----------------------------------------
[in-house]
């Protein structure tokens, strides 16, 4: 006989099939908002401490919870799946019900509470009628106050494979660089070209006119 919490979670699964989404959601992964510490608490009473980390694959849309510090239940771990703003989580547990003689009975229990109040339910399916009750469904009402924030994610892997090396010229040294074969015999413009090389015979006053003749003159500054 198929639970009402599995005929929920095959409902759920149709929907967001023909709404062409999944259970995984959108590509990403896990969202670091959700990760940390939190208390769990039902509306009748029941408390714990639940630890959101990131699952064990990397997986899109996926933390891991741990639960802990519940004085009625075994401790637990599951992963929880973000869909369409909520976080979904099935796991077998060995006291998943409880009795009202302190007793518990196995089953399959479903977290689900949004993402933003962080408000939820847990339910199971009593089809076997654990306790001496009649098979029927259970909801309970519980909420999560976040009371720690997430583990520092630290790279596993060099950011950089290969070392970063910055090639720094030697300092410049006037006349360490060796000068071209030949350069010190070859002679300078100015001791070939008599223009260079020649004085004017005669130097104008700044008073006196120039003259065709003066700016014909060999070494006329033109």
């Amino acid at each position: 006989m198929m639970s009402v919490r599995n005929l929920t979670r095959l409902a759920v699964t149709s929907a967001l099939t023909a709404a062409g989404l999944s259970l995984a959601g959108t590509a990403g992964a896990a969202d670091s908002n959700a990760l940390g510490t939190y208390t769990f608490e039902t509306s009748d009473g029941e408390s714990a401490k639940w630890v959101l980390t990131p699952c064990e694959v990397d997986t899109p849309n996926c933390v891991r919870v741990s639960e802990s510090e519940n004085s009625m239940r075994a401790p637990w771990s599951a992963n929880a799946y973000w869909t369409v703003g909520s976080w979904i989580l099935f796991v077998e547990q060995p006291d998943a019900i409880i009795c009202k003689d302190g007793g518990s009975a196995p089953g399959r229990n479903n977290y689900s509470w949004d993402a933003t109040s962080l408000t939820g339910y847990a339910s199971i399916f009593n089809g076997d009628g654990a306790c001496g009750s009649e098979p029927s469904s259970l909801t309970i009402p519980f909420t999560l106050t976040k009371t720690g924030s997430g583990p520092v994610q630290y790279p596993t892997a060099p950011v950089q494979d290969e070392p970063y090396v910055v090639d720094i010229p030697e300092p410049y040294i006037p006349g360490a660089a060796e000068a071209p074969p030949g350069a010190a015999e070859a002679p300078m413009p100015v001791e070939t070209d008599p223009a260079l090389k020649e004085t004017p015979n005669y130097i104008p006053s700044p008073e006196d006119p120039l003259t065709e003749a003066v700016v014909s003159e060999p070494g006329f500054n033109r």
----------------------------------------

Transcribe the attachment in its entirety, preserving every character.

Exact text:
[in-house]
């Protein structure tokens, strides 16, 4: 006989099939908002401490919870799946019900509470009628106050494979660089070209006119 919490979670699964989404959601992964510490608490009473980390694959849309510090239940771990703003989580547990003689009975229990109040339910399916009750469904009402924030994610892997090396010229040294074969015999413009090389015979006053003749003159500054 198929639970009402599995005929929920095959409902759920149709929907967001023909709404062409999944259970995984959108590509990403896990969202670091959700990760940390939190208390769990039902509306009748029941408390714990639940630890959101990131699952064990990397997986899109996926933390891991741990639960802990519940004085009625075994401790637990599951992963929880973000869909369409909520976080979904099935796991077998060995006291998943409880009795009202302190007793518990196995089953399959479903977290689900949004993402933003962080408000939820847990339910199971009593089809076997654990306790001496009649098979029927259970909801309970519980909420999560976040009371720690997430583990520092630290790279596993060099950011950089290969070392970063910055090639720094030697300092410049006037006349360490060796000068071209030949350069010190070859002679300078100015001791070939008599223009260079020649004085004017005669130097104008700044008073006196120039003259065709003066700016014909060999070494006329033109």
């Amino acid at each position: 006989m198929m639970s009402v919490r599995n005929l929920t979670r095959l409902a759920v699964t149709s929907a967001l099939t023909a709404a062409g989404l999944s259970l995984a959601g959108t590509a990403g992964a896990a969202d670091s908002n959700a990760l940390g510490t939190y208390t769990f608490e039902t509306s009748d009473g029941e408390s714990a401490k639940w630890v959101l980390t990131p699952c064990e694959v990397d997986t899109p849309n996926c933390v891991r919870v741990s639960e802990s510090e519940n004085s009625m239940r075994a401790p637990w771990s599951a992963n929880a799946y973000w869909t369409v703003g909520s976080w979904i989580l099935f796991v077998e547990q060995p006291d998943a019900i409880i009795c009202k003689d302190g007793g518990s009975a196995p089953g399959r229990n479903n977290y689900s509470w949004d993402a933003t109040s962080l408000t939820g339910y847990a339910s199971i399916f009593n089809g076997d009628g654990a306790c001496g009750s009649e098979p029927s469904s259970l909801t309970i009402p519980f909420t999560l106050t976040k009371t720690g924030s997430g583990p520092v994610q630290y790279p596993t892997a060099p950011v950089q494979d290969e070392p970063y090396v910055v090639d720094i010229p030697e300092p410049y040294i006037p006349g360490a660089a060796e000068a071209p074969p030949g350069a010190a015999e070859a002679p300078m413009p100015v001791e070939t070209d008599p223009a260079l090389k020649e004085t004017p015979n005669y130097i104008p006053s700044p008073e006196d006119p120039l003259t065709e003749a003066v700016v014909s003159e060999p070494g006329f500054n033109r």